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Transparency International announced on 3 December, 2014 that Denmark has overtaken New Zealand to become the country with the lowest level of perceived corruption in the public sector in 2014.
The 2014 Corruption Perceptions Index ranks 175 countries on a scale of zero to 100.
New Zealand score of 91 was pipped by Denmark who moved up one point from last year to 92. The perceived most corrupt countries were North Korea and Somalia, both with scores of 8, ranked 175.
Australia’s score fell from 81 to 80 and it is ranking fell from 10 to 11.
The scores were compiled prior to July 2014, this was just before New Zealand’s election campaign.
“An obstacle to New Zealand leading the index is its failure to ratify the United Nations Convention Against Corruption (UNCAC) over the past 11 years which most countries have ratified,” Transparency International New Zealand Chair Suzanne Snively said today.
“Our ability to ratify was delayed until the legislation required to deal with corruption offences was put in place.
“The long-awaited Organised Crime and Anti-Corruption Legislation Bill, an omnibus bill, recently had its first reading in Parliament and we are encouraged that the bill was referred unanimously to Select Committee as one of the first acts of Parliament following the election in October.
“We now need to ensure the Bill is fit for purpose and it reflects government, business and community commitment to being corruption-free.”
Once this bill is introduced, ratification will also allow New Zealand to comply with the OECD Convention.
“Our ranking as number 2 most trusted public sector reinforces that there is still much more to do to protect our good reputation.
“This ranking of the public sector belies the fact that New Zealand companies are facing increased exposure to risks of corruption as we increase our trade and operate increasingly in countries where corruption practices exist.
“China’s score fell to 36, despite its Premier making anti-corruption a key priority and is ranked 100. India, who's new leader has also made anti-corruption a priority, scored 38,ranking it above China at 85.
“These are countries that we are trading with more intensely and clearly, their reputations are not as sound as ours.
“New Zealand companies are urged to take the risks to New Zealand’s reputation seriously and to ensure their staff are supported with policies and guidelines about what to do.
“This is a fundamental matter of governance. Ensuring employees are supported to know what to do when faced with issues that could be corrupt not only protects valued staff members and organisations from legal dilemmas but also ensures safety nets are in place to support our firms who do business overseas to do good honest business all the time.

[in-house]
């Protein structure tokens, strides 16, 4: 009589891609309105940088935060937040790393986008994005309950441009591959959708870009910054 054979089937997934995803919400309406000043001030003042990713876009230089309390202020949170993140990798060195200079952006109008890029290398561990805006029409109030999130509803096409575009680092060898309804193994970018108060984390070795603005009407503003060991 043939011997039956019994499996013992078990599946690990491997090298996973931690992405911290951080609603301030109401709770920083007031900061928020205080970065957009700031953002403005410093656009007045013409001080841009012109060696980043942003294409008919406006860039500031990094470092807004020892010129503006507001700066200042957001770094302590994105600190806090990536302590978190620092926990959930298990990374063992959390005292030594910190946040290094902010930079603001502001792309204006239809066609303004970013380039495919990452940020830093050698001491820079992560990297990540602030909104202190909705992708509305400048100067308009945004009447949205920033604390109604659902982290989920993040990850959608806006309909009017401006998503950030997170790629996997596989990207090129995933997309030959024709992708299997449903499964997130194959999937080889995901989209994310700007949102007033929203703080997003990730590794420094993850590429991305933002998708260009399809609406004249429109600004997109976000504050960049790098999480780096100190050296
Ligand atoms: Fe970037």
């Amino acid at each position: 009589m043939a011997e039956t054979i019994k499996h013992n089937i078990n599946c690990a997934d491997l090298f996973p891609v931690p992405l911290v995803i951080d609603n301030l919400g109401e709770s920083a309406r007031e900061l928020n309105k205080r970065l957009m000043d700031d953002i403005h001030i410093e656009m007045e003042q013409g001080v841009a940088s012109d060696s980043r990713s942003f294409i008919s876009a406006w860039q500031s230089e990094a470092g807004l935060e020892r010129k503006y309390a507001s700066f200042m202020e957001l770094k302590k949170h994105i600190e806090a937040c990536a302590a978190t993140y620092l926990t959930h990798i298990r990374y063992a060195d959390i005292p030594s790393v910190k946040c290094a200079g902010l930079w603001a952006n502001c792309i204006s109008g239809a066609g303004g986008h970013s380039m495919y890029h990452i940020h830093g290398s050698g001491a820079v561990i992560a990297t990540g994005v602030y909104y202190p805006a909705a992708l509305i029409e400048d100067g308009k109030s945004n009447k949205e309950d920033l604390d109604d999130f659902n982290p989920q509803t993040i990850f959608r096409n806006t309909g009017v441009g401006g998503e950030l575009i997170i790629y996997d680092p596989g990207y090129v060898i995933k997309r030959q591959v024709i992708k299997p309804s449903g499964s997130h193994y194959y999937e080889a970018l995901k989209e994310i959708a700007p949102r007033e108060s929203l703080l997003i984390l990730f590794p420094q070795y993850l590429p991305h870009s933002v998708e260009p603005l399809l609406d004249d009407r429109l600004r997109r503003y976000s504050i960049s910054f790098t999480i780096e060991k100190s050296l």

“Free online self-directed training is available to help on TINZ’s website. Overseas trading businesses are missing out on opportunities to improve their returns if they haven’t considered the impact of their involvement in corruption and if they don’t know the law and how it impacts them not using it”, Ms Snively said
The Chief Executive of Business NZ, Phil O’Reilly echoed Transparency International’s call for urgency on employers to train their staff to ensure the integrity of the country’s reputation.
“We must continually improve our anti-corruption performance in business as well as government to maintain the very best standards in the world,” Mr. O’Reilly said.
For more information see the Transparency International Secretariat media release: Corporate secrecy, global money laundering makes it harder for emerging economies to fight corruption.
Transparency International has released the findings of the Corruption Perceptions Index 2014 in 175 countries. Worldwide the media has shown a great interest in the rankings.
New Zealand is being acknowledged along with with Denmark as the top countries with best integrity systems in the world on television, in print, and online throughout the world.
New Zealand reputation is well known and acknowledged as far as in the antipodes. Evidence of this is the following comment to the media from Jesus Lizcano, President of TI Spain:
“Spain needs to improve and try to emulate the best countries in the global ranking of CPI, such as Denmark and New Zealand, which have legal and institutional systems greatly transparent and preventive against corruption”.